iDrac default password so I can attempt to see if this is a badly
configured Dell which has iDrac IPMI on the host address" and like

Unique identifiers are being used by the cellular provider to offer
price differentiated service to people on the same basic substrate.
Which is a poshed-up way of saying you can get a SIM which is dataplan
for an iPad but if you put it in your phone you are in breach of
contract over the use of that SIM. I am not personally a fan of this
legalism, but it is legal, and it is an ism.

I think there is a fundamental tension between baked in uniqueness,
probabalistic uniqueness (think ULA) and non-unique state in Layer-2
and Layer-3


On Thu, Oct 6, 2016 at 9:54 AM, Peter Saint-Andre - Filament
<> wrote:
> Over on the CORE WG list, we've had a little discussion about the
> desirability (or not) of unique identifiers for devices in the Internet of
> Things. The message below provides some context.
> I'd be curious to learn more about the attack surface lurking behind Stephen
> Farrell's comment that having long-term stable identifiers for IoT devices
> is a privacy-unfriendly practice because people will abuse such identifiers.
> To be clear, the scenarios I have in mind are not specific to CoAP and don't
> always involve IP-based networking (the technology I'm working on these days
> enables mesh networking over long-range radio), but they do involve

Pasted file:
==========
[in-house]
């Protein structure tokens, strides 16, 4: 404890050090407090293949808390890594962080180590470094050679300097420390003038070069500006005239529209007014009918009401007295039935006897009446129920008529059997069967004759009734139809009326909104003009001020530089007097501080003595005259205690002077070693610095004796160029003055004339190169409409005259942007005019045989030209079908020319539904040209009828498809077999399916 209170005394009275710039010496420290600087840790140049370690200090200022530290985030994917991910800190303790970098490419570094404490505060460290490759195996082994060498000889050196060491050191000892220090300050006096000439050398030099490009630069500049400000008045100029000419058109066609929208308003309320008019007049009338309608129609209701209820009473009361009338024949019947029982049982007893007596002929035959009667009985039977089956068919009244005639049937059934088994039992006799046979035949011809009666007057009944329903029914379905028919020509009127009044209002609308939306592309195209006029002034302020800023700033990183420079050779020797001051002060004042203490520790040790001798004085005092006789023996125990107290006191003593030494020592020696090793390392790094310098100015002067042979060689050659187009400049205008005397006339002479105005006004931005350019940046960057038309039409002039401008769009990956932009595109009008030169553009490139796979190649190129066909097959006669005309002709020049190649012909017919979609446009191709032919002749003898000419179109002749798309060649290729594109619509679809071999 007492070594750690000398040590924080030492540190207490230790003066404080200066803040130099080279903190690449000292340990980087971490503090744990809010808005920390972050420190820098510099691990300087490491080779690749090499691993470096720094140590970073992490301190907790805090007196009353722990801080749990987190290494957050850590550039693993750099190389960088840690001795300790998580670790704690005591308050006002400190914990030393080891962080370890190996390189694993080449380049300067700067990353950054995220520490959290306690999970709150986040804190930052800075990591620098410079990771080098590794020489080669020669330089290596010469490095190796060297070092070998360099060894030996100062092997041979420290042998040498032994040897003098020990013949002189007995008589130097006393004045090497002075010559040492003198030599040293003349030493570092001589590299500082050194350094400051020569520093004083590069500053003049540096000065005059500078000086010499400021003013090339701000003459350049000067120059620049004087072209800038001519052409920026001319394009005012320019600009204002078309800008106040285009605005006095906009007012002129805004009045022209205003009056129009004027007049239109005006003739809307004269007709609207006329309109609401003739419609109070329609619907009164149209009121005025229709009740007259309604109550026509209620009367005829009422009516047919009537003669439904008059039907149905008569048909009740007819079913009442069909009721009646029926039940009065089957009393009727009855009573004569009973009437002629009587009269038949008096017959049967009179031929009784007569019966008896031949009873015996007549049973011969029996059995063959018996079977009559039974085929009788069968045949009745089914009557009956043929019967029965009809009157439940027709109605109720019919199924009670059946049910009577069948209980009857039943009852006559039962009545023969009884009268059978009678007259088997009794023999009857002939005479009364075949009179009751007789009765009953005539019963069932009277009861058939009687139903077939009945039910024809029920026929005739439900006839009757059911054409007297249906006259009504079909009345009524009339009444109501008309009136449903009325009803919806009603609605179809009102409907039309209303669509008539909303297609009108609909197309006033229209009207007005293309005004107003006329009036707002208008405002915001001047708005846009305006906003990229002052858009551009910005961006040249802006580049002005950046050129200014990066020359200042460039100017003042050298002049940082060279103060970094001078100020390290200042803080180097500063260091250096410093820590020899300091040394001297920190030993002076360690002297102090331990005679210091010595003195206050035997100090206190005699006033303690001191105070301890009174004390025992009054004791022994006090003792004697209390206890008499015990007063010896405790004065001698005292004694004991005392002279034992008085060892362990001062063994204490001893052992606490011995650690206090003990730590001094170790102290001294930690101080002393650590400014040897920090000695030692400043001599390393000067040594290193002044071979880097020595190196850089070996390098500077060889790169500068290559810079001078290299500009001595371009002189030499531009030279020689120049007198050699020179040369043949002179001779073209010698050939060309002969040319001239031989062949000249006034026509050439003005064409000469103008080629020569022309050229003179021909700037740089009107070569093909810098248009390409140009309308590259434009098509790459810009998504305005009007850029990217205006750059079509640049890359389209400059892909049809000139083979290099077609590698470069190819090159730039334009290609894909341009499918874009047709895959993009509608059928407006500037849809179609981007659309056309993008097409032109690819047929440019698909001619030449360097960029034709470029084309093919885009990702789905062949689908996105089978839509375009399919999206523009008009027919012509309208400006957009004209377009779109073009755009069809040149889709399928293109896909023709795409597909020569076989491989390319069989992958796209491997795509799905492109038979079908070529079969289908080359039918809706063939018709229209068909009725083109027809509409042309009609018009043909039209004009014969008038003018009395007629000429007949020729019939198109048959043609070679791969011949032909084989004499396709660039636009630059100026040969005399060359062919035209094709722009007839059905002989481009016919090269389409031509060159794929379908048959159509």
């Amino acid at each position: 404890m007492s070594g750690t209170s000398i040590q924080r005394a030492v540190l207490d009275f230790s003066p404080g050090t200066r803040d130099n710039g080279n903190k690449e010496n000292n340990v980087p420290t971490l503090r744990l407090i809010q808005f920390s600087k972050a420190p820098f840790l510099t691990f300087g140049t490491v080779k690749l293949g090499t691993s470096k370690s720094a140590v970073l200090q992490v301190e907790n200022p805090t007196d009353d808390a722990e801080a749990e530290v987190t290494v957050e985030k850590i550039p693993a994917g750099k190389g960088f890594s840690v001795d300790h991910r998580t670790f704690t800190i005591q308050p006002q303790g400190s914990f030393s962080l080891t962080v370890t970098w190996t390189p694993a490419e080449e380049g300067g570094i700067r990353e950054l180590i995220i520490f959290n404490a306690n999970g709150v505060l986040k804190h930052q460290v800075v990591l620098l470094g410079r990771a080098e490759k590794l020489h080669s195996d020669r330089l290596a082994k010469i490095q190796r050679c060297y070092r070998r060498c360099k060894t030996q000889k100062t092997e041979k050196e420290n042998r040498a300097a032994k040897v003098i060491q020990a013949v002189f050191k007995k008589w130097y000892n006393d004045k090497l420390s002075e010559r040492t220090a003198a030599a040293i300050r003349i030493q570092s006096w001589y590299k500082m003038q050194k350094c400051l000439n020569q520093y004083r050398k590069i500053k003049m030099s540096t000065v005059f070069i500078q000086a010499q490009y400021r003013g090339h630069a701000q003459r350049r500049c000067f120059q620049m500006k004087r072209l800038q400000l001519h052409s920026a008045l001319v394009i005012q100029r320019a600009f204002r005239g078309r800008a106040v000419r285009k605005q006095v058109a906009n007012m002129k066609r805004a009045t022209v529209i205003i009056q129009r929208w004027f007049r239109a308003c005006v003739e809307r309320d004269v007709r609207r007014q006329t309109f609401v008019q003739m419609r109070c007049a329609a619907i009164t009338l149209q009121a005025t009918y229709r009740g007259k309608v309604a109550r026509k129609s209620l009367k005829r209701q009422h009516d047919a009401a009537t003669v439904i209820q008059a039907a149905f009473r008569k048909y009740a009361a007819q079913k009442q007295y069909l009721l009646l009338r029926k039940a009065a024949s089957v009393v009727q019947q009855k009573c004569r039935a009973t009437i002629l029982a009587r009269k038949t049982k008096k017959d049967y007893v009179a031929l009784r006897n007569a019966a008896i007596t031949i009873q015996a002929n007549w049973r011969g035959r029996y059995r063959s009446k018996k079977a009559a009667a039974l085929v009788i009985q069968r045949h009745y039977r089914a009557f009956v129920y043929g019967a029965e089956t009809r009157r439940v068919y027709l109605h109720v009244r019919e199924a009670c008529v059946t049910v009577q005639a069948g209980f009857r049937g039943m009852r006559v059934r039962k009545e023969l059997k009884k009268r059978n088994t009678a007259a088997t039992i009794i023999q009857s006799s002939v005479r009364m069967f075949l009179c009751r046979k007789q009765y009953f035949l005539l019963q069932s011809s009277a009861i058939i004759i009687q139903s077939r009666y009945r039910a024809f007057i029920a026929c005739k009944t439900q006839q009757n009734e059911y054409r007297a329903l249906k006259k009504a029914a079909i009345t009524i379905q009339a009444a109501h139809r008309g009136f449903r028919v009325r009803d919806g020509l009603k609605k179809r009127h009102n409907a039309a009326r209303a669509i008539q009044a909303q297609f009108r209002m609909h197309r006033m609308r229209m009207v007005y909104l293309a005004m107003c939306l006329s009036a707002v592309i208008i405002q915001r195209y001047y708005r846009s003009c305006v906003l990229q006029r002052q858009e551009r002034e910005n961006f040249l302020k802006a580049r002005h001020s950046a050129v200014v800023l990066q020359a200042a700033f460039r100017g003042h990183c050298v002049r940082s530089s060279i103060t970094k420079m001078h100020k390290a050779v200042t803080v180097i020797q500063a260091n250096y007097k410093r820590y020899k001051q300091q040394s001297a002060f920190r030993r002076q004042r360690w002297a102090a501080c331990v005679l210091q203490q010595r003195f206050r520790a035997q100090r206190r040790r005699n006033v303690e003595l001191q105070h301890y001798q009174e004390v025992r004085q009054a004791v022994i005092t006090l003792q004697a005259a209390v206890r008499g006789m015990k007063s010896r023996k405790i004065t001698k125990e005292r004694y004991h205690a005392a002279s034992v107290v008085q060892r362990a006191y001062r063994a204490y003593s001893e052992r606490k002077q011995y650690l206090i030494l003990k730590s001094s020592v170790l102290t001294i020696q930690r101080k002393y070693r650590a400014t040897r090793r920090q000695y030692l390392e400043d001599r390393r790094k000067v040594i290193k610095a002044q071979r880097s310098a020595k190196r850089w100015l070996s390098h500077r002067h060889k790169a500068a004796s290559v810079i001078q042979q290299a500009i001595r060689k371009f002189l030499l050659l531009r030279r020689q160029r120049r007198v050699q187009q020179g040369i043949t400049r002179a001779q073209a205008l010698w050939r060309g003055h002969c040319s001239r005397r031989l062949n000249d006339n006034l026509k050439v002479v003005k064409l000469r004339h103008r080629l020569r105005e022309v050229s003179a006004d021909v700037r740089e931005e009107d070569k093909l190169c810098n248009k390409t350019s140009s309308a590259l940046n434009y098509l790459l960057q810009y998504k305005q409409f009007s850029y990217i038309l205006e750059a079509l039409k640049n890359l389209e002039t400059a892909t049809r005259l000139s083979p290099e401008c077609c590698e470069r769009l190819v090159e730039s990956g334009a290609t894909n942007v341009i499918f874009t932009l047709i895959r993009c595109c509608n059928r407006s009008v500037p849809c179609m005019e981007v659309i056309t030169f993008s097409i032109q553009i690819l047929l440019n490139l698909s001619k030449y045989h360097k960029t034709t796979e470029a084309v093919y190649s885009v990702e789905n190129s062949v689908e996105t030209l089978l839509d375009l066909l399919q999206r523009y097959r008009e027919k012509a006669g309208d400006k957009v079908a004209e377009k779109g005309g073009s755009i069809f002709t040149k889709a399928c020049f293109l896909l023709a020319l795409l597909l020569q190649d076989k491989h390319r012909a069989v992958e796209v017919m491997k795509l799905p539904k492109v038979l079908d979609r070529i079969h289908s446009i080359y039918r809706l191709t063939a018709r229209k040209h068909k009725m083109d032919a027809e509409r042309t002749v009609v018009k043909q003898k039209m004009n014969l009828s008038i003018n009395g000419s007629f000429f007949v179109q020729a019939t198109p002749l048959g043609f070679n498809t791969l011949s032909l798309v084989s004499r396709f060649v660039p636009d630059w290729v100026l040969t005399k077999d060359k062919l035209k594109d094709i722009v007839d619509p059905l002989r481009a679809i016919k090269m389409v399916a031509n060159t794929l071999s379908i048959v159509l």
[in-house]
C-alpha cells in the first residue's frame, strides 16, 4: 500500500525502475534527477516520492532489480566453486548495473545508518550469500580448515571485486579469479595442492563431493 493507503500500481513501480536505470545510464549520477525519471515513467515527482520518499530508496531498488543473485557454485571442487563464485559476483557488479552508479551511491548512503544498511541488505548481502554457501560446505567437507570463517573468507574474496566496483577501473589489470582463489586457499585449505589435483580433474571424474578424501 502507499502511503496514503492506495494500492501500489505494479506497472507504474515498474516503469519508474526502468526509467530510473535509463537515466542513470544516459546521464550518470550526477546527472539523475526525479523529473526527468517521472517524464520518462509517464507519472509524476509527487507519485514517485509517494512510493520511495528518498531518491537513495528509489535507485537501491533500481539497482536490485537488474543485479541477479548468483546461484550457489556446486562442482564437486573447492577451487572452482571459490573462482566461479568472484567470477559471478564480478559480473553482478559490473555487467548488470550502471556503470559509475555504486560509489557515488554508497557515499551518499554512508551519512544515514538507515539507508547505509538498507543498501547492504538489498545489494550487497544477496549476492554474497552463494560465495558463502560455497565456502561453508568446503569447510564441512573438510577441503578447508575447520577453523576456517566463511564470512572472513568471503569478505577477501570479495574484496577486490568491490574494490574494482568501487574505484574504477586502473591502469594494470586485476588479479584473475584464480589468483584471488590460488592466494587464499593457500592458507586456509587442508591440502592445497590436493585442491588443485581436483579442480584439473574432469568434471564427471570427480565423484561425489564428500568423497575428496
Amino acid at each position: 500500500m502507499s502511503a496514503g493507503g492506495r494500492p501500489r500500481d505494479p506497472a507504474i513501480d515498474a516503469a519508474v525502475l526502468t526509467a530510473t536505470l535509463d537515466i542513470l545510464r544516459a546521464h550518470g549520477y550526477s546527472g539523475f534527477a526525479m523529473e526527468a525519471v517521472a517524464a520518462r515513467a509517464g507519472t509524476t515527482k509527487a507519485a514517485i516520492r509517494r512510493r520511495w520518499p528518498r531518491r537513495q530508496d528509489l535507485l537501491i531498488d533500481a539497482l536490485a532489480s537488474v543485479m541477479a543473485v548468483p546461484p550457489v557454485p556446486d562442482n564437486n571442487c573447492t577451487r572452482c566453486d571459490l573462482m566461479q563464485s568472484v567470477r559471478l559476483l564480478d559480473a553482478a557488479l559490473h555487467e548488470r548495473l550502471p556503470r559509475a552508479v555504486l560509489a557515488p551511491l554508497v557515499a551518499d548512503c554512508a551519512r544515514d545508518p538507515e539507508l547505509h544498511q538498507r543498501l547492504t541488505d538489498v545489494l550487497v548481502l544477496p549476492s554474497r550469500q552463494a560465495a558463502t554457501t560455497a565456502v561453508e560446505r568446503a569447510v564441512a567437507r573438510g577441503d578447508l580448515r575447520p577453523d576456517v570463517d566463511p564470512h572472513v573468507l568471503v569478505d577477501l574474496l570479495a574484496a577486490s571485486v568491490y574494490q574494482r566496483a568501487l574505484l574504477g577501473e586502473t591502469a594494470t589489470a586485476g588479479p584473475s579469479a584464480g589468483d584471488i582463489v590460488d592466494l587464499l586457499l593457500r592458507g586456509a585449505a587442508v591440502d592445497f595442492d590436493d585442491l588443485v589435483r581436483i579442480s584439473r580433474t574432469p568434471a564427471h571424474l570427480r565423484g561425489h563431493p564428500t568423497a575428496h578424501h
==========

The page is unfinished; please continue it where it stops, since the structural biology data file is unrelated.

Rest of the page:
> discovery and eventual communication that is both end-to-end encrypted and
> as close to metadata-hiding as possible.
> Thanks!
> Peter
> -------- Forwarded Message --------
> Subject: Re: [core] Implications of IP address / port changes for CoAP & Co
> Date: Thu, 6 Oct 2016 00:11:26 +0100
> From: Stephen Farrell
> To: <>
> Hi Peter,
> On 06/10/16 00:03, Peter Saint-Andre - Filament wrote:
>> On 10/5/16 4:28 PM, Stephen Farrell wrote:
>>> On 05/10/16 23:22, Dave Thaler wrote:
>>>> It is important that every device have a unique UUID that is
>>>> endpoint-address-agnostic and protocol-agnostic.
>>> Considering the privacy implications I'm not at all sure I'd
>>> accept that argument. In fact I'd argue we ought encourage
>>> that devices not have globally unique long-term identifiers at
>>> all unless there is a real need for those, and unless we
>>> understand how to control their (ab)use.
>> By "identifier" do we necessarily mean "network identifier"? It seems to
>> me that it is useful to have a unique long-term identifier for every
>> device, based on its public key. Whether you can obtain a network
>> connection to that device based on such information is another story.
> It is undoubtedly useful to have long term stable identifiers of
> various kinds. I'd include key IDs and public keys as such.
> Turns out that it's also fairly universally privacy unfriendly
> as people will abuse such identifiers for good and bad reasons.
> So I think we need to get much better at analysing when such
> things are really needed and in what scope. My bet is that a lot
> of the time a locally or probabilistically unique more transient
> identifier would be just fine.
> But yeah, I can't prove that. OTOH there is a hint in the term
> "IMSI catcher" isn't there?
> Cheers,
> S.
>> Peter
> _______________________________________________
> perpass mailing list